4th grade: My First and Last Ballet/Dance Class
This worked out surprisingly well but at the time my parents only had one car and my Dad’s work schedule changed so every afternoon we would drive downtown to pick him up and go home after. No dancing shoes were bought for Heather. Instead, I got to watch my brother Earl get carsick on a regular basis and the section 8 housing grow outside of my car window the deeper into downtown we got.
5th Grade: Volleyball (I Got This!)
I have a secret that not many people know about beyond my middle school class and that secret is that I rock at volleyball.
When I was in the fifth grade, my parents forced me to join an after school sport. I never forgot how they approached me about it either, sitting me down and sternly telling me it was mandatory. As though I were in trouble for an actual problem. But they told me I needed to choose between track or volleyball and since I hate running with a burning passion in my heart, I choose the one most likely to break my glasses.
I did exceptionally well at volleyball, particularly when it came to serving. I had an excellent serve. The first time the ball flew over the net, it was majestic. It was empowering. It was poetry in motion. It was something that the other team didn’t expect from me, the girl sneaking two pieces of non-allowed jewelry on the court. Because nobody expected it, nobody was prepared and the points started rolling in. Whenever I served, people didn’t know whether to scoot close to the net or get back. I never gave any indication as to whether my serve would be strong or on the lighter side either.
My method with serving was simple. I took a lot of pent-up anger out on the ball. Get a bad grade on a math quiz? BOOM! My brother stealing my GameBoy again? BOOM! Some girl in my class teasing me (presumably who was also on the team too?) Envision the ball as her head and BOOM! It was awesome. I was in the zone, man, during the practices and the games. This was my time!
And then I got kicked off of the team. The funny part here is that this wasn’t my fault, but my parents’. They found out that the game schedule was predominantly at schools in the county areas and refused to drive me. (Also a lot of the parents were pretty volatile during these games and would regularly lose their shit if their kids lost.) And I was 11. I was powerless when it came to transportation and depended on them for the rides. So I talked with the coach and I was done. Sad day. But the nice thing was that my serve would continue to come in handy during class retreats and camping outings.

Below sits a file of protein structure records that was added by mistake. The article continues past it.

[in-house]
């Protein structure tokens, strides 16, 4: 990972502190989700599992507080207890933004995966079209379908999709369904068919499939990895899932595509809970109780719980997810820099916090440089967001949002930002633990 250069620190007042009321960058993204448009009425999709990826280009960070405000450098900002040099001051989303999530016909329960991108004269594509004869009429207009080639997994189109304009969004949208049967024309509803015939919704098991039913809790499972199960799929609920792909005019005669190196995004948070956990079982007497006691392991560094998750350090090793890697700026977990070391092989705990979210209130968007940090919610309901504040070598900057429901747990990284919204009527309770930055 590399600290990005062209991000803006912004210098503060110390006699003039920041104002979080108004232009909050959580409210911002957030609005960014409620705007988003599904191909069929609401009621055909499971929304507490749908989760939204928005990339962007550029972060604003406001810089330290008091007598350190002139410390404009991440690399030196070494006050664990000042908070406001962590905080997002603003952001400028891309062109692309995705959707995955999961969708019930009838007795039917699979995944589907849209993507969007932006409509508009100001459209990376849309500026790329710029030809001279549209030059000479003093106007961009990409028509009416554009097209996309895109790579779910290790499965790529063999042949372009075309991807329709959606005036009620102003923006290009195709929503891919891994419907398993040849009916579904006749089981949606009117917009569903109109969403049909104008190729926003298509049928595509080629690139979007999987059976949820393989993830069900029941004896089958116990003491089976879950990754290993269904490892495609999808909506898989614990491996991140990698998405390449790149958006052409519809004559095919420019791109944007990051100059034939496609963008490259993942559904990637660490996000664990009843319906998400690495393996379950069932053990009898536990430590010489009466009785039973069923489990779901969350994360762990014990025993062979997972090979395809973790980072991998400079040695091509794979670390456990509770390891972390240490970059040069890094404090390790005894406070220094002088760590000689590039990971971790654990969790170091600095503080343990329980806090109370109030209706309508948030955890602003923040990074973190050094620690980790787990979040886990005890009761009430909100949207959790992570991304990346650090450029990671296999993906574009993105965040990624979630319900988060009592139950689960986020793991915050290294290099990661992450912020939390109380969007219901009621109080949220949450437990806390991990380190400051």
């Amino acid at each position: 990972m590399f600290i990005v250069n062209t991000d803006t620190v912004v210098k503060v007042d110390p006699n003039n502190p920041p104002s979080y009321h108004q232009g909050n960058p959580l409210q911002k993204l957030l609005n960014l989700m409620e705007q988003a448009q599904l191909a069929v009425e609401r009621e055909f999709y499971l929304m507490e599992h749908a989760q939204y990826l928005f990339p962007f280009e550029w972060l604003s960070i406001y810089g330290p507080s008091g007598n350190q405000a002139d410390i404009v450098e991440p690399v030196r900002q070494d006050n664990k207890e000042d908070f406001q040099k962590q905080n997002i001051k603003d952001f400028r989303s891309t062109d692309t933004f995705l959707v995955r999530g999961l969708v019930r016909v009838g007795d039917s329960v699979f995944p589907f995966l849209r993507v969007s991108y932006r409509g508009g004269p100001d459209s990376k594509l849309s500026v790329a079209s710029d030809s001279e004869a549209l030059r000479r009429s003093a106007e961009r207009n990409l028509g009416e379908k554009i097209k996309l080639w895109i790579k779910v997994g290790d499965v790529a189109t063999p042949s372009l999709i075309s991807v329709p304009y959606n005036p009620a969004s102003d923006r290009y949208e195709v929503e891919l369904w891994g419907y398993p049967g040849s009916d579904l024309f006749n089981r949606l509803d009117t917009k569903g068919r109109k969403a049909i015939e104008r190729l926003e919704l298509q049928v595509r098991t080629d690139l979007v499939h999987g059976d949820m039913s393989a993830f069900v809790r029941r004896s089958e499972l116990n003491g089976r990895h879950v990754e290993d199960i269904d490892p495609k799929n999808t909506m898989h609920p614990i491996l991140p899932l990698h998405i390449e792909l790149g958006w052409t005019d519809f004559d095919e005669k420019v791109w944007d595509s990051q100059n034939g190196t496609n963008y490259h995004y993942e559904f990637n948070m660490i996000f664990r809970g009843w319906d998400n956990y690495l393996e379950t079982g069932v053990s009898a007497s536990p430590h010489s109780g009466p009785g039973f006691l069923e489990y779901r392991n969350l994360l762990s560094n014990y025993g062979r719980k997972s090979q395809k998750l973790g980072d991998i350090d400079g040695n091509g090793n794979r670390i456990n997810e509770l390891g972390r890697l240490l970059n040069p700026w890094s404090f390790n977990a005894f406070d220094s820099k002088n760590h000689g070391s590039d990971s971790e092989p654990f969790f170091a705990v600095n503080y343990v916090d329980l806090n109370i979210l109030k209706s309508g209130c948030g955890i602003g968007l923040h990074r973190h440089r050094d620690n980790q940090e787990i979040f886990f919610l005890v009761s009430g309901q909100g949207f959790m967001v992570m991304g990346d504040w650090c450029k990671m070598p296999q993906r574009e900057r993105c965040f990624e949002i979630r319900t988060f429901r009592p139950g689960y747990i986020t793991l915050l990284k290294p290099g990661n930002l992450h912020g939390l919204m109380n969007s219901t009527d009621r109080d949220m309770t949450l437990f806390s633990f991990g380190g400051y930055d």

6th/7th grade: Soccer Mania
In which my ex-best friend (who was a freakish sports nut) and I were really into kicking the ball around. Every girl was. It was the Brandi Chastain effect in full swing. Minus whipping my shirt off because I still had zero chest at the time.
High School: The Dead Cheerleader Dream
I really wanted to be a cheerleader when I was in high school, but my school charged each girl $500 to join the squad. Isn’t that some shit? I would have been a strange cheerleader though, what with the fact that I was going through a phase that involved a lot of black eyeshadow, fishnet sleeves, and perpetual frown on my face at all hours.
I did take an aerobics course and really liked it though. Mostly because I got to gossip with my friends and they played a lot of Seal and early ’90s songs.
College/Grown Up Life: Pilates v. Walking
I did pilates in college. I also did hot yoga for a minute there. Both of which I had the worst time with because both activities require you to be reaching into your center and discovering your own inner peace. You’re supposed to turn the world off and disappear into yourself. I could never do this. I was always “that girl” in the class who argued bitterly about not being able to bring in her phone and was daydreaming about what I’d eat next.
Walking made me find my center, funnily enough, and it still does. I’ve been an avid walker since, well, since I could walk pretty much. I do it every morning and every evening. It’s my way of focusing and waking up in the AM and if I’ve had a particularly busy day at work, it helps me to let loose any steam in the evening.
The Forrest Gump of walking,